Other than that, Eckels says, "We have no idea how the merger will affect Bristol-Myers in Evansville. We just don't know yet." Still, Eckels expects changes. 'Obviously, any time you put two large organizations together you have to do some reorganization," he says. But, he adds, That is evolving slowly and isn't going to be done in haste."

Signs are that the evolution should be graceful. For one thing, the transition of power between the two companies' chairmen and chief executive officers, longtime friends Richard L. Gelb of Bristol-Myers and Richard M. Furlaud of Squibb, has been bloodless. Gelb continues as chairman and CEO of Bristol-Myers Squibb. Furlaud is giving up those titles to become the new company's president and to oversee the combined business.

Other arrangements also seem amicable. Bristol-Myers gets to choose 60 percent of the new board; Squibb picks 40 percent. Squibb will market its products under its own name and keep its operations in their current locations.

But the merger has suffered one major casualty. A week after being named to the board of Bristol-Myers Squibb, Jan Leschly, president of Squibb Corp., resigned. While acknowledging the value of the merger to employees and stockholders, Leschly said: "The personal goals that I hoped to achieve at Squibb as an independent company are not realistic within the same time frame with Bristol-Myers Squibb."

Leschly was considered a top contender to succeed 65-year-old Gelb when he retires. That post now may fall to Evansville native Wayne A. Davidson, former president of Mead Johnson who was named president of Bristol-Myers Squibb's Pharmaceutical & Nutritional Group on Jan. 1. Davidson now is responsible for the company's worldwide pharmaceutical and nutritional business.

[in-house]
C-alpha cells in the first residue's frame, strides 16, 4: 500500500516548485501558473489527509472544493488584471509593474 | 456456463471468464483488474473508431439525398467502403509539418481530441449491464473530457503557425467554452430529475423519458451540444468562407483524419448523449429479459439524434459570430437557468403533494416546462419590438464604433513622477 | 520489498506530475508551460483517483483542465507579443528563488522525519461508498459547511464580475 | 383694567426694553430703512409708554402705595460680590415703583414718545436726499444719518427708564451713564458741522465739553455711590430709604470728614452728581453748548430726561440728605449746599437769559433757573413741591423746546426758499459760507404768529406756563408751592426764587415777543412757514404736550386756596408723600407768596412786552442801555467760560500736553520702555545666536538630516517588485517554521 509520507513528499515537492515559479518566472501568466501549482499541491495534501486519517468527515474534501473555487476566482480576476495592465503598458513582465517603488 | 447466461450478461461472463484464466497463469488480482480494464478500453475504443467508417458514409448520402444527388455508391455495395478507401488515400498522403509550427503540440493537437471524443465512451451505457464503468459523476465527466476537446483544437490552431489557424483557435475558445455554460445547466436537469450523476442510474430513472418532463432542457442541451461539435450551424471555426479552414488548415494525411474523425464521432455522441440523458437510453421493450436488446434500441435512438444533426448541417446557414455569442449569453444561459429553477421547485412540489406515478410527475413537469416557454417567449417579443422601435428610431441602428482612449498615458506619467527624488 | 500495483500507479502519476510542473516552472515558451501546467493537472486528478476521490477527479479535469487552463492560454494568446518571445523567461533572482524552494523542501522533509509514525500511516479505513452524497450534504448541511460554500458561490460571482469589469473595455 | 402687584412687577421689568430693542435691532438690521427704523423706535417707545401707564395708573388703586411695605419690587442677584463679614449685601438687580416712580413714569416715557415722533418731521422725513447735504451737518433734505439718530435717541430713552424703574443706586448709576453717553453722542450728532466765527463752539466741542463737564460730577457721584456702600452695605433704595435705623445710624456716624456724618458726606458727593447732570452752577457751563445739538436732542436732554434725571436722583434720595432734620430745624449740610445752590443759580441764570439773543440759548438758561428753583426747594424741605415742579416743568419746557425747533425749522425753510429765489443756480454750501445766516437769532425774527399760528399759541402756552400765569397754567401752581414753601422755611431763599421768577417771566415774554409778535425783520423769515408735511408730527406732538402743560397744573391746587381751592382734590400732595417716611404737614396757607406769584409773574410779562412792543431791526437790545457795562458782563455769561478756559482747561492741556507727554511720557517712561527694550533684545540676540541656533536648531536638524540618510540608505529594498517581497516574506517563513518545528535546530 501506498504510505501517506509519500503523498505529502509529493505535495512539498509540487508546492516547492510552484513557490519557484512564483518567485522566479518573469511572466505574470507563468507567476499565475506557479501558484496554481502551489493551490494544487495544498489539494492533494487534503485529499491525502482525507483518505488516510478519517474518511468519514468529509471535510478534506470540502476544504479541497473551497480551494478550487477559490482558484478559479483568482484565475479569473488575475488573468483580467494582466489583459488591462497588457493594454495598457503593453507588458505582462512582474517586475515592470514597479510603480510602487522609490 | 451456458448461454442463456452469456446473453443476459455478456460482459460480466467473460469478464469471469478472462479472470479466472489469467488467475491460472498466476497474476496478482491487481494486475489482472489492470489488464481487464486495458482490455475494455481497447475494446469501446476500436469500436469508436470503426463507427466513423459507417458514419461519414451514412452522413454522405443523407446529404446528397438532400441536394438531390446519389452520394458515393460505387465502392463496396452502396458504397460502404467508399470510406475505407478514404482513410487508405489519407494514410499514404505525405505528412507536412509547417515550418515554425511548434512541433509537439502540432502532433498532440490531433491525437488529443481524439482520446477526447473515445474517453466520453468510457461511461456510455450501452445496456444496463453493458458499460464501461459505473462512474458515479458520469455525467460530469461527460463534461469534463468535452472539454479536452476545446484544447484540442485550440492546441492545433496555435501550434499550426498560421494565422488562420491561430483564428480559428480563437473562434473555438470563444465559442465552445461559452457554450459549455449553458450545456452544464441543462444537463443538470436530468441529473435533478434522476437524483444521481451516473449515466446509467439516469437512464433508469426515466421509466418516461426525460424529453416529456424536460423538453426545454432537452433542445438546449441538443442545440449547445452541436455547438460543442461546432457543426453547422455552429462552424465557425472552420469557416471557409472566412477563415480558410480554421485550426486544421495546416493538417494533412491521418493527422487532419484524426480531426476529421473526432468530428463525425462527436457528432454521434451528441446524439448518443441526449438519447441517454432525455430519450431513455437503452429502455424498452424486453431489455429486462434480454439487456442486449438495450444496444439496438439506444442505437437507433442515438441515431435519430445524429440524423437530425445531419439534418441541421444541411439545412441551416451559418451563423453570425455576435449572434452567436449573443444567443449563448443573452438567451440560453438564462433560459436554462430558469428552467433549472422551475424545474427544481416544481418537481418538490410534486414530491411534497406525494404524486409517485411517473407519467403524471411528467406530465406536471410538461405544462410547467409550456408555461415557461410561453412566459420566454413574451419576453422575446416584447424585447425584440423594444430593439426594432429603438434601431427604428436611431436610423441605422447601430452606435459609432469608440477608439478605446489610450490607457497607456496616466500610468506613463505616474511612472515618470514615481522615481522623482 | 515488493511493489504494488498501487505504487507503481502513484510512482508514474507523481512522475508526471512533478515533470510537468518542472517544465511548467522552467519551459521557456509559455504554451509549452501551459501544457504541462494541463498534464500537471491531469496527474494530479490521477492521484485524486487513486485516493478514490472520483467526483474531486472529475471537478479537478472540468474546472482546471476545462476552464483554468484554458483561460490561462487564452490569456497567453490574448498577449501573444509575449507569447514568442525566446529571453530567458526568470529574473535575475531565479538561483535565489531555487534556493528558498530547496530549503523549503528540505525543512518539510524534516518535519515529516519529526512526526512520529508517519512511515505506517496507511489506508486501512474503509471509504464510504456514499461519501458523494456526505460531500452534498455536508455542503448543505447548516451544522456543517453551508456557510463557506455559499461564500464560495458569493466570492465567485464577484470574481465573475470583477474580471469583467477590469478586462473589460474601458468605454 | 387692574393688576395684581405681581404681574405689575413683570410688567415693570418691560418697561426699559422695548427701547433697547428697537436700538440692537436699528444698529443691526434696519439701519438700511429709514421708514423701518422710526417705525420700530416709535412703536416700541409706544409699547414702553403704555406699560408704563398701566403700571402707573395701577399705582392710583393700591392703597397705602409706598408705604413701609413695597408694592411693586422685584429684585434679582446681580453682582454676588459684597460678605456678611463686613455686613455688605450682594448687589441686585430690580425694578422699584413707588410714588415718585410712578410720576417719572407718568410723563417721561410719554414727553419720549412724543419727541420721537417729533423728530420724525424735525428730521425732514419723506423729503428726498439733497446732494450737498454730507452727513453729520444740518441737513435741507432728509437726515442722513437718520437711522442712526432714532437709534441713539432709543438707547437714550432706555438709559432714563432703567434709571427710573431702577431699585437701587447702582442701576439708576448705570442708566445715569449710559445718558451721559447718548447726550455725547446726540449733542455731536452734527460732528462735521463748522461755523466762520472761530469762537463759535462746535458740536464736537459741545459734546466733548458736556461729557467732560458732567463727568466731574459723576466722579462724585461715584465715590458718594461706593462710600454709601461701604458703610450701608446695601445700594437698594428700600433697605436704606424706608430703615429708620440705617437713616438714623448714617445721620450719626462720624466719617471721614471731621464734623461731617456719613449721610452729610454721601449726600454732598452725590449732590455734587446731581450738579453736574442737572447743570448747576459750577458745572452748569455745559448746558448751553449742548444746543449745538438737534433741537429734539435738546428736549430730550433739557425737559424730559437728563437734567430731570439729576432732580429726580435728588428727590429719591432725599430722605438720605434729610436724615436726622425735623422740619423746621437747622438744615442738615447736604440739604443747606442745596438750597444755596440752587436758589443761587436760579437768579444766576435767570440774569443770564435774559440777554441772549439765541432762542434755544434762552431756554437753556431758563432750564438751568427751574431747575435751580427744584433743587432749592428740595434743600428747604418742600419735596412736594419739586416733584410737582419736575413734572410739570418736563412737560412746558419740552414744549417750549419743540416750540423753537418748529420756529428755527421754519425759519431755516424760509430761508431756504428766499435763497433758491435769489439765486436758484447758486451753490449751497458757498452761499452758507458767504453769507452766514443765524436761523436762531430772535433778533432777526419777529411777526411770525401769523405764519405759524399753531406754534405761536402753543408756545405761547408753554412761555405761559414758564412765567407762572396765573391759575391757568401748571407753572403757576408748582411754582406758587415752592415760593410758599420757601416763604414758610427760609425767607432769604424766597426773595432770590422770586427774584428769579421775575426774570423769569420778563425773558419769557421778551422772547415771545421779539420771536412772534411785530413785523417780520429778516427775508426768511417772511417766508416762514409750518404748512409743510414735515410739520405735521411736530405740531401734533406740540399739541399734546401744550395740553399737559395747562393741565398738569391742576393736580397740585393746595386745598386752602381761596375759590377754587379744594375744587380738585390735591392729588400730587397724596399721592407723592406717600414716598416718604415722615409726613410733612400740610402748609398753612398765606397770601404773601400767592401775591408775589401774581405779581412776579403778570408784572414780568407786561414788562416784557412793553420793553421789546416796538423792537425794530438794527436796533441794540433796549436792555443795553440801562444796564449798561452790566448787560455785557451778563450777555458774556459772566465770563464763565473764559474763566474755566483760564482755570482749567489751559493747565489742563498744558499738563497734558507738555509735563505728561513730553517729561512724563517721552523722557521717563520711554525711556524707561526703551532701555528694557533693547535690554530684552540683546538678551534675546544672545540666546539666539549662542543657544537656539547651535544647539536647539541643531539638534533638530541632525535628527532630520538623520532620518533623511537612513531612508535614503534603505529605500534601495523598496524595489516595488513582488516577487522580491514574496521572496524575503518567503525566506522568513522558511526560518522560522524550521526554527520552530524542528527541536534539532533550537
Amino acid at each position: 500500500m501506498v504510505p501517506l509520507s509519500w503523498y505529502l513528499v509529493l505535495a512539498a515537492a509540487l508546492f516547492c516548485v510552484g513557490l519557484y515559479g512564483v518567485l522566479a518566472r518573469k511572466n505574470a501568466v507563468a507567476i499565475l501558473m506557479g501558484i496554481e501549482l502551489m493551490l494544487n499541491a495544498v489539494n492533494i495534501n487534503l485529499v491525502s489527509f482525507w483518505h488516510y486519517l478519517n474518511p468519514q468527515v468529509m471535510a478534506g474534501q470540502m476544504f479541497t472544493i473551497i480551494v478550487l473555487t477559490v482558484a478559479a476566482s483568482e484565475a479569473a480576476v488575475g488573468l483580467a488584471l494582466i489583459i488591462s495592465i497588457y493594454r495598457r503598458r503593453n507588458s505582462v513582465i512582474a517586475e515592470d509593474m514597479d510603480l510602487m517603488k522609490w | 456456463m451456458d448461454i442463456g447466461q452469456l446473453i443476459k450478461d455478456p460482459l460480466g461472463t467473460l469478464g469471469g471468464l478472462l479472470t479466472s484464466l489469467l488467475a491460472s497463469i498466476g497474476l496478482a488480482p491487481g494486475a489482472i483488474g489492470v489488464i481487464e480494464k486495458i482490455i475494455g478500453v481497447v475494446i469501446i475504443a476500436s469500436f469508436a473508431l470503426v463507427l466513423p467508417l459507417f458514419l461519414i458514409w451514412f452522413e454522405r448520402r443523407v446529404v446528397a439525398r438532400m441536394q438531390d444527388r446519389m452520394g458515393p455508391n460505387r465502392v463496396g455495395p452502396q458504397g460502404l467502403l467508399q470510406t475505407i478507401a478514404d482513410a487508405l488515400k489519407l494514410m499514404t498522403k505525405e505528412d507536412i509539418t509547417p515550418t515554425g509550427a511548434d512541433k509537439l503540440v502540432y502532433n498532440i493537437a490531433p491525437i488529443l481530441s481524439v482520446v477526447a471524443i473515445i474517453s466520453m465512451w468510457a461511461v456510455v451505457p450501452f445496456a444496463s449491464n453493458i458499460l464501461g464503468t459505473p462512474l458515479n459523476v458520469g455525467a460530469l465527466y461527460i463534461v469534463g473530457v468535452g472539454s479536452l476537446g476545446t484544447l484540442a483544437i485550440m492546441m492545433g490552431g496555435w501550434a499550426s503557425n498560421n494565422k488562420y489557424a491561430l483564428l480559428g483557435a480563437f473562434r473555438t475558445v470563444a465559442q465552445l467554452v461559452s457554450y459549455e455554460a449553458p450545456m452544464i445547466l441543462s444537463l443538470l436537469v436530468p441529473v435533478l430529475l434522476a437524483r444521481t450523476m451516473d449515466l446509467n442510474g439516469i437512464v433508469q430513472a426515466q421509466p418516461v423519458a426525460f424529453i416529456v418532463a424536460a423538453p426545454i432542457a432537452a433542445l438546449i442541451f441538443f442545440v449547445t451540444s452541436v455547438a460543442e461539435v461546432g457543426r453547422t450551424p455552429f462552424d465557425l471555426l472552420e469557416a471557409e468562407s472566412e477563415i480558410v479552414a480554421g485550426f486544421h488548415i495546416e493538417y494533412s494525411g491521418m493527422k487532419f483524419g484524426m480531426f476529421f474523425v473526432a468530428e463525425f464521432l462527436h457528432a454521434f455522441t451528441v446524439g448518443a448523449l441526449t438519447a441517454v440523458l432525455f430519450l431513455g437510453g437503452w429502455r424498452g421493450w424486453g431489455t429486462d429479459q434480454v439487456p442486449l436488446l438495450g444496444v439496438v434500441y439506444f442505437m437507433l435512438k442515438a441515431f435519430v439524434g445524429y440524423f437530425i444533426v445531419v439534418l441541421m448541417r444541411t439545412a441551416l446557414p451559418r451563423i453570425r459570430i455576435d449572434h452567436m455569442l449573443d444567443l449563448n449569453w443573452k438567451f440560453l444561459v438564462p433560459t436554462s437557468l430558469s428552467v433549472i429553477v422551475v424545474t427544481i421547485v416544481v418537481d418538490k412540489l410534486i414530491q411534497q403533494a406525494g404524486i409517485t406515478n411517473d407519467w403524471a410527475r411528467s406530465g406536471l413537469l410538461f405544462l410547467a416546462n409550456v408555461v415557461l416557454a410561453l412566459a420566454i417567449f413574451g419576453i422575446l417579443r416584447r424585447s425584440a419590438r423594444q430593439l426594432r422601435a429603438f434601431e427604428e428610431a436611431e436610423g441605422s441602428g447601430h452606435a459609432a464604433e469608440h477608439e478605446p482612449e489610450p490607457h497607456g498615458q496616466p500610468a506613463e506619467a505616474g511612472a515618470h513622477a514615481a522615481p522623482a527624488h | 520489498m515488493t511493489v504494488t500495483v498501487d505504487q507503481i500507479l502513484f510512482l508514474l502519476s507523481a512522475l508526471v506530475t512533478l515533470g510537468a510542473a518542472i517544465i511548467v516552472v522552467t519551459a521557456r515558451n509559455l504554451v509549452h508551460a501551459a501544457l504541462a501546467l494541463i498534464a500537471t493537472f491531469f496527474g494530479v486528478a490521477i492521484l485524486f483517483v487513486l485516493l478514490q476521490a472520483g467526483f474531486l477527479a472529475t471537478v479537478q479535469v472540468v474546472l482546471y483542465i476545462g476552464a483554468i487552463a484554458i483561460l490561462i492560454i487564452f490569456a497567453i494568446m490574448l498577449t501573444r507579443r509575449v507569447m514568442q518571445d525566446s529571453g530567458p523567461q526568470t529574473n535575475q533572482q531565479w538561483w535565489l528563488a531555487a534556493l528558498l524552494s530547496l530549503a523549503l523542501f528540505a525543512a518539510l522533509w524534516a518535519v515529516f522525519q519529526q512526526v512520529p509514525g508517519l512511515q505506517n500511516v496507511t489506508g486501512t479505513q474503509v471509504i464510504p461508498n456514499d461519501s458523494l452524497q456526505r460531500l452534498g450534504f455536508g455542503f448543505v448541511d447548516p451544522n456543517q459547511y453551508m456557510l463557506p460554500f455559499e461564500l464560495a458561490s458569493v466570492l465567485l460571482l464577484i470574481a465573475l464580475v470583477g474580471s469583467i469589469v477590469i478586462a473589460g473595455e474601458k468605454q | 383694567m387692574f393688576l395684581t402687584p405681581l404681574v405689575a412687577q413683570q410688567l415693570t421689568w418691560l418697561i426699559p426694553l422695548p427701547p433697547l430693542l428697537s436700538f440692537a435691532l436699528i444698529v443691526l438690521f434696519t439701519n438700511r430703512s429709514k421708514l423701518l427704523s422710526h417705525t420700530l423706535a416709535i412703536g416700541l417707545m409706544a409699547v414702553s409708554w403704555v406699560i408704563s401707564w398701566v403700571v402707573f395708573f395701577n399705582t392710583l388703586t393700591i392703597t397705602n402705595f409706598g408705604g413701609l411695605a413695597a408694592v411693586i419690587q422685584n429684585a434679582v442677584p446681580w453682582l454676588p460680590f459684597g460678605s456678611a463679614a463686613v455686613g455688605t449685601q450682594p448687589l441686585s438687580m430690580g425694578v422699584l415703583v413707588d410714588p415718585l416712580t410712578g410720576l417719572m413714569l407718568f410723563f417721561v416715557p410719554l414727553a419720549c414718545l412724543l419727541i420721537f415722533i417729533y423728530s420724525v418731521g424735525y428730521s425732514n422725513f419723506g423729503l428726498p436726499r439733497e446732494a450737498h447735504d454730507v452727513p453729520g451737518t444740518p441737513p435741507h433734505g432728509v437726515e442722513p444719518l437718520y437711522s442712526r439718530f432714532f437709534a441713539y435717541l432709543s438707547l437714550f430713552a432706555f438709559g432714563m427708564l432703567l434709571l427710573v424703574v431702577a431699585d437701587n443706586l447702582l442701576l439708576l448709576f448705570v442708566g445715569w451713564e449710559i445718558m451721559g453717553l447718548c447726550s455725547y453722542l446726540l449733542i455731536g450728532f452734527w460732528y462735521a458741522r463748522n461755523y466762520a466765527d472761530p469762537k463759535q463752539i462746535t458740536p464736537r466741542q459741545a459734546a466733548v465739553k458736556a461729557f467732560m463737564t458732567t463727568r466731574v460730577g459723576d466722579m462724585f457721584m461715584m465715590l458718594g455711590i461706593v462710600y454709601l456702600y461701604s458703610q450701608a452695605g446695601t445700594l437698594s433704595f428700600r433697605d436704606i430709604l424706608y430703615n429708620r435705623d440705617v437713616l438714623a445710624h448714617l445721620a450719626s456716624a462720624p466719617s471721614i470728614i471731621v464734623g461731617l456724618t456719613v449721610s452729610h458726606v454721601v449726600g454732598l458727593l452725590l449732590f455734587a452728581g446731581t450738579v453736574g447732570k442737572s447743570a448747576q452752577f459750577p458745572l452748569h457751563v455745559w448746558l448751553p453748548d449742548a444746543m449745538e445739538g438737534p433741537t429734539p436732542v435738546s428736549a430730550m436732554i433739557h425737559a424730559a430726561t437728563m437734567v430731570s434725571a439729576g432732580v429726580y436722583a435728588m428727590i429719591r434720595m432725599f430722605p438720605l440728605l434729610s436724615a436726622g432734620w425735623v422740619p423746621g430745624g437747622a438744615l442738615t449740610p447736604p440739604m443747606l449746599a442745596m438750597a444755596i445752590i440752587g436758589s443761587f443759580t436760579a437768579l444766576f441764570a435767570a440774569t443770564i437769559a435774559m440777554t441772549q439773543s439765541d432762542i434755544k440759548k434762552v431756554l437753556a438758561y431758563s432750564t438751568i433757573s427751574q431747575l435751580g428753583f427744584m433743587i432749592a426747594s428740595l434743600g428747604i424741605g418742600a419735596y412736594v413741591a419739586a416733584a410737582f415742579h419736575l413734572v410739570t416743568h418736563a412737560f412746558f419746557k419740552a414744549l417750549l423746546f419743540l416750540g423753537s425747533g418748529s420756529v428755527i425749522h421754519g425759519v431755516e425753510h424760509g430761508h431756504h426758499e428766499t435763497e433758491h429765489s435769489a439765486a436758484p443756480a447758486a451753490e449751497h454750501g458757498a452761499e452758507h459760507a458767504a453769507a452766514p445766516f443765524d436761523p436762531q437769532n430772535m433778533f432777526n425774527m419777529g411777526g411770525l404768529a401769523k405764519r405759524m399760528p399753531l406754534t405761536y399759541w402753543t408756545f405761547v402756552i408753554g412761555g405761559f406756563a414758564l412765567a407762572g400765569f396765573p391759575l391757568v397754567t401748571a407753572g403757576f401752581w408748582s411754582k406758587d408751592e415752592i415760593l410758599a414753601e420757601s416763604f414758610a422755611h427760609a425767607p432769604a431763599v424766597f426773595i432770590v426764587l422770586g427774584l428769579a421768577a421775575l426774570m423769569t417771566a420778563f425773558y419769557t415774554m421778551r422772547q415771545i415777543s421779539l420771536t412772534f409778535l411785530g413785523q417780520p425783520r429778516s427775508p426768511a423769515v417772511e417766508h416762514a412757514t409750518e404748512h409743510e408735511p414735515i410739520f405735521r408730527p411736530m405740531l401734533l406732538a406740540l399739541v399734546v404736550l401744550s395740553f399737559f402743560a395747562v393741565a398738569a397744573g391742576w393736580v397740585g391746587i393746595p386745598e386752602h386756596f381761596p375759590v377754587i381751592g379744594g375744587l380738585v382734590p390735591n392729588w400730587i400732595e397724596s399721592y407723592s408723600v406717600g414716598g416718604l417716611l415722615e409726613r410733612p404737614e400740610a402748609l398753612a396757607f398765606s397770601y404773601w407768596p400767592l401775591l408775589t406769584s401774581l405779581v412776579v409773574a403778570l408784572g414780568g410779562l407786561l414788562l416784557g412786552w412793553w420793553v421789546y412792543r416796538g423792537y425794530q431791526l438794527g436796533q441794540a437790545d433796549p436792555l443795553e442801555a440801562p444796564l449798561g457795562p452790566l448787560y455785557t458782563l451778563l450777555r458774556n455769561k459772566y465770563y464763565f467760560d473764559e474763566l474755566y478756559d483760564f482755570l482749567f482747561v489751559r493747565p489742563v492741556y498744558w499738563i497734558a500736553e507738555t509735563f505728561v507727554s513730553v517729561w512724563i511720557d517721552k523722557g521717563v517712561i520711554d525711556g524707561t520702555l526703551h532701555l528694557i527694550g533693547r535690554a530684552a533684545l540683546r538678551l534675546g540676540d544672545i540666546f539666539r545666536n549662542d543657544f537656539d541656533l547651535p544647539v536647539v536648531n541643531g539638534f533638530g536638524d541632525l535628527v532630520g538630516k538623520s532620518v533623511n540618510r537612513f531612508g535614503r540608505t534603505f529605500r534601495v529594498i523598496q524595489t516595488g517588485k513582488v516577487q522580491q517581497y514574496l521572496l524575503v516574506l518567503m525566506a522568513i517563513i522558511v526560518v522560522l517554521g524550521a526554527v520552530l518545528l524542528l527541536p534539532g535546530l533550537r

Perhaps most important to the success of the new union is that the two firms' strengths "dovetailed exceptionally," says Gelb. Squibb has drugs that should be ready for market soon, while Bristol-Myers' research effort, revitalized in the early 1980s, won't yield fruit for several more years.

With its Bufferin, Nuprin and Excedrin pain relievers and Comtrex cold medicine, Bristol-Myers is a pro at marketing non-prescription medications, a skill that will be a big help when Squibb develops over-the counter versions of its prescription drugs. Squibb has a more vigorous research and development program, but is weak in areas where BristolMyers is strong: cancer treatments and central nervous system drugs. And although Squibb is the faster-growing mate, it needs Bristol-Myers' research and marketing power to maintain its pace. "There are many good things that are going to come out of this," says Squibb's Furland in BristolMyers Squibb's third-quarter report for 1989. "The thing that excites me the most is that this combined company will have greatly enhanced capabilities to develop breakthrough pharmaceutical products."